Cooked by TFW: Cooking with Cast Iron

Howdy gang! It’s your favorite fight chef back from the dead! Thanks to Coach LA for holding down the fort while I projectile everything’d last week. Don’t worry, I played Paramore’s “That’s What You Get” on repeat every time I raced to the toilet.

Between only being able to eat Ritz crackers for most of the week and recently starting antidepressants (first time! YAY! This time of year can be tough on folks going through mental health issues. Be sure you’re taking care of yourselves!) that have the fun side effect of loss of appetite, I haven’t done much cooking recently. But it’s the season of giving – or getting? #TymHatesTheHolidays – and I wanted to share with y’all something you can ask Santa for last minute: Cast Iron Skillets!

Way back in the early days of this blog, I wrote a Grocery Guide post (available hurrrr) and briefly mentioned how much I use my cast irons. Everyday. I literally use them every day. And you should, too! They are – say it with me, kids – VERSATILE, and indestructible, and create these amazing flavors, and just are… the best. Every good home cook should have at least one Cast Iron Skillet in his or her kitchen. When I say “indestructible,” I mean… if you properly care for your skillet, you can pass it down to your kids. Shoot, my two CISes are 68% of the reason I want kids in the first place (the other 32% is to see if they have extra fingers, too, and if they can move them) because I don’t trust my currently existing family with these jewels. I worked too hard seasoning them to give them to my good-for-nothing… ANYWAY!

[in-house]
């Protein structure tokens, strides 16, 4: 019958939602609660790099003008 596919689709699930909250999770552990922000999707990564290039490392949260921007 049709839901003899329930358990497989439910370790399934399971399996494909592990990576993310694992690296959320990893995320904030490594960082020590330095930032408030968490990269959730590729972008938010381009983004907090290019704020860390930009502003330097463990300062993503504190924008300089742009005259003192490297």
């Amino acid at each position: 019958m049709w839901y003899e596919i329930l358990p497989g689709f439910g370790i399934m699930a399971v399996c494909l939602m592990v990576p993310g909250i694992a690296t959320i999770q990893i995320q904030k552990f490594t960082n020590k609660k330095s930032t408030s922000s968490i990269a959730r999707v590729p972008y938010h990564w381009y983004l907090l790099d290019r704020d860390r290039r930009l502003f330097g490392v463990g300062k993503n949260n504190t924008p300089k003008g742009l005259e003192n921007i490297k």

Cast Iron Skillets are amazing. There have been many days where I will make breakfast, dinner, and dessert in my 10-inch skillet. Most of my recipes on this blog were made with them. Cooking meats in CIS is the best; it’s great for searing. I love being able to start a meal on the stove and then move it to the oven all in the same cookware. Today I want to discuss the two “scary” parts of CIS ownership that sometimes deter folks from getting their own: how to properly season and clean your skillets. It’s really not as hard as some folks will have you believe to maintain a CIS. So let’s hop to it and quick, because another fun side effect of those new antidepressants is drowsiness and I have typed gibberish way too many times.


Seasoning is the most important part of CIS care. It’s something you should do when you receive a new or new-to-you skillet. I know most CISes come “pre-seasoned” but what does that even mean? You trust Big Cast Iron™ with seasoning the best cookware in your kitchen? OF COURSE NOT! I try to re-season mine twice a year, which is slightly different than the initial seasoning. The reason we do this is because the surface of the CIS is porous and when we season it, we’re using oil to fill those pores and create that awesome, flavor-inducing, nonstick seal on the CIS.

The initial seasoning is the ONLY… I repeat ONLY… time you will ever let soap touch your CIS. We’ll get to cleaning later, but I need to really drive it home: don’t use soap on your CIS except for the initial seasoning; it will strip off the nonstick layer. The initial seasoning should be done on a brand new CIS or a hand-me-down one that is in bad shape and rusty.

Using steel wool, mild dish soap, and warm water, scrub the entire CIS. Not just the cooking surface… the whole dang thing. The beauty of a CIS is that it’s all one piece of metal. It’s as elegant as it is simple. However, because of this, you have to season it from head to toe. So scrub the cooking surface, the sides, the bottom, the handle. Make sure you get all the rust off your hand-me-down and get all that “pre-seasoning” gunk off your newbie. Rinse off your CIS under warm water and dry thoroughly with a towel. Toss it on the stove on high to make sure you cook off any remaining moisture. It’s important to have it bone dry before the next step.